A lot of the startups in San Francisco have open houses where they talk about some of the technologies they use and the hurdles they face. It’s a smart move as it’s a great way to bring potential outside talent to the company by simply having a conversation.
If you’re a developer and are looking for a gig, it’s smart to start attending these open houses and participate. You’ll be able to build up a network of peers in your field, become a part of actual solutions, and you never know…you could end up working someone you wouldn’t have thought you would have.
These things just “tend to happen” here. Every single day.
I highly suggest reading the book “Get Lucky” by Thor Muller and Lane Becker. They’re good friends of mine, and I used to work with them at Get Satisfaction, so there’s your disclosure. Otherwise, the principles of which they speak are fantastic and encapsulate the wonders of Silicon Valley.
Those of us who have been around technology most of our careers, and specifically in Silicon Valley, have a way of filtering out the fakers. With any industry comes self-professed “experts” who have basically done nothing. You can’t get far here by doing that, as you’ll quickly be filtered out by the community.
Similarly, those who don’t make good business partners, board members or investors are also filtered out and the tight-knit tech community will make sure that you don’t fall into the same traps that they did.
I’ve had conversations about investors in the past with companies and they’re very honest with the good and bad parts of the relationships they’ve had with firms. While I won’t share specifics, if you’re looking to raise money in the Valley, simply ask those who have done it before you.
For example, if you’re interested in Y Combinator, talk to one of the founders who have participated. Most of them will be more than happy to talk to you about their experiences.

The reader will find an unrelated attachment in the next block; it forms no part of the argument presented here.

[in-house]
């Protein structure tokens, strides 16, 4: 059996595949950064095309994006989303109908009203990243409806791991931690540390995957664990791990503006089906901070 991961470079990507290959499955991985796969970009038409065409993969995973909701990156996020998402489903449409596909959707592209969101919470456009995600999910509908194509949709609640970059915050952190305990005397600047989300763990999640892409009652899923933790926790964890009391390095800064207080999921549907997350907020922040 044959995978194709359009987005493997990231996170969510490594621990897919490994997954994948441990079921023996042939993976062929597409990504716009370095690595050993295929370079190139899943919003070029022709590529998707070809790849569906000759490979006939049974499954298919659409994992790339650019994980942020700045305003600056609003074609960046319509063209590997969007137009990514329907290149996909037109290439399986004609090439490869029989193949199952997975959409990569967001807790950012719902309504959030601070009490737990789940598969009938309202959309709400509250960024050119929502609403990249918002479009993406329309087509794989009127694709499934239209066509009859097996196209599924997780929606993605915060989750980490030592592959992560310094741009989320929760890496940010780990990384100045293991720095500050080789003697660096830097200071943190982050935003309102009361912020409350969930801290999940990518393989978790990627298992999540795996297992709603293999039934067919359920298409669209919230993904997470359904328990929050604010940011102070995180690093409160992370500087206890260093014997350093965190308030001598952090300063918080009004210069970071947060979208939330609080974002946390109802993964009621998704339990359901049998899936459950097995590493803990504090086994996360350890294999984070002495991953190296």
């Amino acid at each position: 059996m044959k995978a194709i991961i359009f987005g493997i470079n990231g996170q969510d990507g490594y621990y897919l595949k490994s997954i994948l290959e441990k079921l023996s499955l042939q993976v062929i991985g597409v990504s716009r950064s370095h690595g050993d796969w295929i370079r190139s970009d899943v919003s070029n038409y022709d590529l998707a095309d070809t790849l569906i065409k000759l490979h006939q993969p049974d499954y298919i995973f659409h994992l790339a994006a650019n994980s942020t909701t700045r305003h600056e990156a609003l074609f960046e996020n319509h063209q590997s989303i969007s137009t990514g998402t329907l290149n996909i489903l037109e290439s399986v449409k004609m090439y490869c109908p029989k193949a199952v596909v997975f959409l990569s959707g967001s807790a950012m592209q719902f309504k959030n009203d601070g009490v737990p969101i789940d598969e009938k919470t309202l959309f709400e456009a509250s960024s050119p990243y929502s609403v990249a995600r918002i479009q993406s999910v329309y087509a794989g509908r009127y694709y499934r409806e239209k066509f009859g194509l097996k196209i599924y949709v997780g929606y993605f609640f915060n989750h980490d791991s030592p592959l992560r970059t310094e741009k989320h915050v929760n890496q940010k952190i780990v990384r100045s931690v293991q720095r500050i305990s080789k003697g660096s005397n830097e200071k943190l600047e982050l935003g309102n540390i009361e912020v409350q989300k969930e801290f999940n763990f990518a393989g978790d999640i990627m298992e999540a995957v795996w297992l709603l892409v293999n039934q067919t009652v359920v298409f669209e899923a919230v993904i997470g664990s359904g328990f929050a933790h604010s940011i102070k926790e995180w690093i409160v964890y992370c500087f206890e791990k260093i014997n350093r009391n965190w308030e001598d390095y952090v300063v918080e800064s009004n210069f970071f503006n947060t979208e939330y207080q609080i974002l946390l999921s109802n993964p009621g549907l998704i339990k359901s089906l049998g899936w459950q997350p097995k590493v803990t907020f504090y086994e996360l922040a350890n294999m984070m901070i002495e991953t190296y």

The food and weather aren’t so bad, either
I was born and raised in the Philadelphia area, and once I moved to the West Coast, I could never imagine myself dealing with the East Coast weather again. While it can be kind of foggy in San Francisco sometimes, the weather is fantastic overall.
It’s never overly rainy, cold, or hot. There’s a nice even environment that makes taking a walk, hike, or boat ride quite joyous. You never feel boxed in when you’re anywhere in Silicon Valley. Everything is fairly open and easy to navigate, so you never feel “stuck.” There’s a calmness and relaxed feeling that friends of mine have enjoyed upon visiting.
Great restaurants, coffee shops and shopping are easy to find, too. Since there’s a lot of technology, there’s a lot of fun things to do too. This makes people love living here as well as working here. Services like Uber and Exec got their start in San Francisco, because it’s such an easy place to navigate and get what you need.
Comfort is key when you’re working tons of hours daily, and Silicon Valley is quite comfortable on many levels.
It’s not for everyone
Like I said, it’s hard to put into words what’s so awesome about the Bay Area. It’s not for everyone and I’d never suggest that you can’t be successful if you lived and worked elsewhere. Foursquare, one of the companies that I admire quite a bit, got its start in New York City. It has also built an office in San Francisco, which is no surprise.
If you like being around people who are similar to you, but aren’t trying to be the same as everyone else, then Silicon Valley is the place to be.
You can find ten people who are passionate about the same thing, but they have ten different opinions on it. And as you watch those ten people have a conversation over a beer, you can see the twinkle in their eye as they say to themselves “Where else could I be having this conversation right now?”
The answer is, not many places.